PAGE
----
It’s hard to believe that the members of Korpikaani have been gracing us with their brand of Finnish folk-metal for over 10 years now (counting the Shaman
days, of course). Time flies when you’re wasted and having fun. Maintaining a release schedule reminiscent of the ’80s metal days (really, how many bands actually put albums out almost every year anymore?), Ukon Wacka
serves as the forest tribe’s 7th full length, and helps cement their reign as one of the top folk-metal bands on the scene.
While Ukon Wacka
is far from a stylistic departure for Korpiklaani
, it packs enough punch and originality to break the somewhat “been there heard that” sound that the last couple albums carried. Perhaps the unusual two-year break from 2009’s Karkelo
gave the band some time to refine their songs and escape the monotony.
While there truly isn’t a throwaway track on the album, there are a couple of standout highlights. Opener “Louhen Yhdeksäs Poika” mixes in an almost country feel to the usual Korp
fair, and features and excellent fiddle solo. The rapid fire vocals, sung in Finnish (as if that wasn’t clear from the title), sound great, but ensure most non-Finns will stand nary a chance of actually learning the words.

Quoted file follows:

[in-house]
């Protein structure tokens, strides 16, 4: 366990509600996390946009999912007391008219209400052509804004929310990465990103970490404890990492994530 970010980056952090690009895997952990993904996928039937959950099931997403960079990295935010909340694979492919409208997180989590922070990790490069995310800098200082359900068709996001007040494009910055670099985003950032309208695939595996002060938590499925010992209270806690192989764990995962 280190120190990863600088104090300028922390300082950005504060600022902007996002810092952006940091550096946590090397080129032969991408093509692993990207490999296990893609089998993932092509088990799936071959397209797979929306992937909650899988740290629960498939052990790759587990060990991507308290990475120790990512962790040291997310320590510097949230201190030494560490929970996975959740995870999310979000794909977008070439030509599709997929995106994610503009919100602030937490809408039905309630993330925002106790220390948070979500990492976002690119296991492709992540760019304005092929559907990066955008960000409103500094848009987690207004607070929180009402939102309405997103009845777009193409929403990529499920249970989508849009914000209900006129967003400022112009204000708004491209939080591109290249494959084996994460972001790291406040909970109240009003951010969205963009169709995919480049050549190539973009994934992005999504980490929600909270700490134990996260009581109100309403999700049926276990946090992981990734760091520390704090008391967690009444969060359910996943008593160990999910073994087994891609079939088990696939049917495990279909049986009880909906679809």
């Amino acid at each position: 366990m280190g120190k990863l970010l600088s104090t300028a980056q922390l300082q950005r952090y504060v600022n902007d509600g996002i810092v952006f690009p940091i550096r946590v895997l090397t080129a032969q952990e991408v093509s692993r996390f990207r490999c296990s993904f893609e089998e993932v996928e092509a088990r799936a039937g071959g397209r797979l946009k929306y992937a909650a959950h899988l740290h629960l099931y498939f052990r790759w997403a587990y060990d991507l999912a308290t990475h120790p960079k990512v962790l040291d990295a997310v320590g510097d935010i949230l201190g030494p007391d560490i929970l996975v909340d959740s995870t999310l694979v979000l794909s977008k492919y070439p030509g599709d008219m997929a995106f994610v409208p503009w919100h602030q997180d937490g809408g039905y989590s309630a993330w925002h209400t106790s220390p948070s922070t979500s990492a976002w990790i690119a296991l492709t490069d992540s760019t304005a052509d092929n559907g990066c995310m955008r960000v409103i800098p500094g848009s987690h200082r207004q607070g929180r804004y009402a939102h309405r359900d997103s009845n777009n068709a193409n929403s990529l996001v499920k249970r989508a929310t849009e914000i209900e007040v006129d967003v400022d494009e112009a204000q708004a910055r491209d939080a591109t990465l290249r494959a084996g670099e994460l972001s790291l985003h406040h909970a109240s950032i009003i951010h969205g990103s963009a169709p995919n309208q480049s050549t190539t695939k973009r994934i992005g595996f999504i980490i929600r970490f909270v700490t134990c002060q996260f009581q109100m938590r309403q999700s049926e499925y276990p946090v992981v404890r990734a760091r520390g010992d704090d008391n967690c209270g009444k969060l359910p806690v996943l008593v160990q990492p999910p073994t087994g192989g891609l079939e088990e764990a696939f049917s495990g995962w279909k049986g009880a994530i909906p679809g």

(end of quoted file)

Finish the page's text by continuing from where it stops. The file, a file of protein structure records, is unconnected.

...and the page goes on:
“Tuoppi Oltta” boasts a flute solo that far outdoes Helloween
’s recent flute experiment (see “Raise the Noise” from 7 Sinners) and proves that flutes aren’t exclusively made cool by Ian
Anderson. On that note, how cool would a Korpiklaani
/Jethro Tull crossover be? “Songs From the Wood” + the Forest
Tribe = the greatest medieval rock/metal ever.
“Tequila” stands out as the most interesting track here, blending Latin rhythms with the Finnish polka and creating an even more bizarre—yet extremely effective—party metal hybrid. It seems there would be a huge number of fanbases this might appeal to, but then again, maybe the mix is too much for most people.
Title track “Ukon Wacka
” slows things down a bit, with vocals that invoke images of Korpiklaani
’s cover-art mascot traipsing through the forest singing of his surroundings. He seems to act as some sort of heavy metal Yoda, providing guidance and insight to his bretheren. Perhaps he will one day become the “Eddie” of folk metal.
only features a single instrumental, the fast-paced “Vaarinpolkka.” Lead by Juho Kauppinen’s accordion, the song is as close to a dictionary definition of polka metal as one will likely get.
So to reiterate, Ukon Wacka
may not be a breakthrough record for the genre it falls into, or for metal in general; Korpiklaani
already carved that niche years ago. For a band churning records out at the frequency Korpiklaani
does, though, it is still an excellent piece of danceable metal. Like it or not, this is full-on party metal, and should be treated as such. Does it border on the cheesy at times? Sure, but every metal band tends to do that at some point. What makes Korpiklaani
so great is that they embrace it and deliver.
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